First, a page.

Using the graph below as an example, the earlier equation shows that the slope is
(1  1/ì) and the zero point is îbv/ì . From the graph the slope is 0.324.
Therefore 1  1/ì = 0.324
so ì = 1.479
The yintercept is 0.924
therefore îbv/ì = 0.924
so îbv = 1.367
The slight difference between these values and those given in the earlier tables, is
caused by roundoff error within the COEFF routine which was used to derive the
values given in the tables.
The same process was followed in calculating the transformation coefficients for the Landolt stars. The following tables show the data while the next graph is an example of the data plotted graphically. Then 2 tables list the transformation coefficients and the zero points calculated for each night.








































































*The airmass value given is the mean of the three colours. The actual values were used in the calculations.
















The values contained in Tables 11 and 12 were calculated using the COEFF routine from the photometry package by Kaitchuck and Henden.








































The formulae used were:
The zero points given in the above equations were for observations made on May 13. For the other nights the appropriate zero point was substituted. A summary of the results is shown in the table below.
























































































On February 3 the extinction was calculated using five observations of the star ZSL 9232, while on March 15, eight observations of the star ZSL 10553 were used. The second order extinction was calculated using one pair of stars on March 15. The table below lists the results obtained.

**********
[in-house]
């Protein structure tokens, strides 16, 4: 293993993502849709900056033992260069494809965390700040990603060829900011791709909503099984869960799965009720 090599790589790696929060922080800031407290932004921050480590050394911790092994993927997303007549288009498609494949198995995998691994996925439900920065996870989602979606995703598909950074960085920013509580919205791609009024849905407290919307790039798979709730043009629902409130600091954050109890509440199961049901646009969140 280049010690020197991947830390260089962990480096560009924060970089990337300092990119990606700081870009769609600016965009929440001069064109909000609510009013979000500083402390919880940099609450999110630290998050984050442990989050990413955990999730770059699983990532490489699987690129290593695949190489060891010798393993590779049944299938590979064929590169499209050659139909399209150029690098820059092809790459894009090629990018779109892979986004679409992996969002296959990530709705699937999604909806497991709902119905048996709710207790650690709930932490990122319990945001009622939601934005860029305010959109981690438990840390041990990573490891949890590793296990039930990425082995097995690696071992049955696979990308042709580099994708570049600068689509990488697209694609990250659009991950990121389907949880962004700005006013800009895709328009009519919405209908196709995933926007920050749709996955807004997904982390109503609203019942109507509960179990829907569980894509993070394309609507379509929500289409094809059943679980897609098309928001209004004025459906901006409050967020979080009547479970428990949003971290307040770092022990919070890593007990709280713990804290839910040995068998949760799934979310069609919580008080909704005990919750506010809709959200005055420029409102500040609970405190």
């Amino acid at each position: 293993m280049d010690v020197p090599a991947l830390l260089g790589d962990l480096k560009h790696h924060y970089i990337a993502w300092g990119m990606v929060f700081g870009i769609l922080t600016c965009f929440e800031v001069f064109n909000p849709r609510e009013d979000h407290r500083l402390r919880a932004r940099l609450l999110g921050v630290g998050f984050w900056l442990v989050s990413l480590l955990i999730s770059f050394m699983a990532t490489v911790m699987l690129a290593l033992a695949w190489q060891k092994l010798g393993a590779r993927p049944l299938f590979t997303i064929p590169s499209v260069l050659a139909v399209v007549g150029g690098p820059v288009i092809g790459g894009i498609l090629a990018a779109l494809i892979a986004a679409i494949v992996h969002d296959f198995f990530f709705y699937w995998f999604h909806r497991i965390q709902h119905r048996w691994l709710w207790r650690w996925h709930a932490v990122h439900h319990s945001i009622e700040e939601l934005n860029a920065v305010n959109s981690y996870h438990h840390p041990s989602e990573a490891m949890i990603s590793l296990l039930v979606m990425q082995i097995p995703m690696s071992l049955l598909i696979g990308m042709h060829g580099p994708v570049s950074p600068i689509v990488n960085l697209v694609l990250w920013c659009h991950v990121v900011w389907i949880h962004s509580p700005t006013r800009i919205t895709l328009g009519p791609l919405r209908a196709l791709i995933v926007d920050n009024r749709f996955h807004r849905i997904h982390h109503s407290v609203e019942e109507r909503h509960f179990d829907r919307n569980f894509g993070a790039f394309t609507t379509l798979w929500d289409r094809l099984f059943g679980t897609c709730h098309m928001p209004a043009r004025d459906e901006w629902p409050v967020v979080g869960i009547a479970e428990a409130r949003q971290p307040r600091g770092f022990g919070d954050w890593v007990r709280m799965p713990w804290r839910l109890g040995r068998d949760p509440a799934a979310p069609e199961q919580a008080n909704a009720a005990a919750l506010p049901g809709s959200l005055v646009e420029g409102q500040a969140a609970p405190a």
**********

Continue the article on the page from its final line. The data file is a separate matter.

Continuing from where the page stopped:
Range 


Extinction 

















































Magnitudes for all the stars observed were then calculated using the equations above with the appropriate coefficients, and the results are shown in Appendix D. A summary of the results is shown in the table below.










































The CCD BV zero points are negative while the photomultiplier BV zero points are positive. This shows that the photomultiplier is more sensitive in blue than in visual, while the CCD is the reverse. A comparison of Tables 13 and 15 shows that the accuracy of the two systems is very similar in both the extreme residuals for each night and in the standard deviations. This point is discussed further in a later section.
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The magnitudes of the comparison stars and the supernova were calculated for May 13 using the Landolt transformation coefficients. The results are shown in the table below. The Landolt transformation coefficients were used so as to give red filter values.


















For reasons which are discussed earlier, growth curves were used to derive the total count for each star, including the supernova. The mean growth curve for the comparison stars was used. Also for reasons given in section 6.5, an annulus of radii 27 and 30 pixels was used for sky background estimation. Smaller radii would have been preferred, however some of the images, particularly from May 13, were badly trailed due to telescope tracking problems.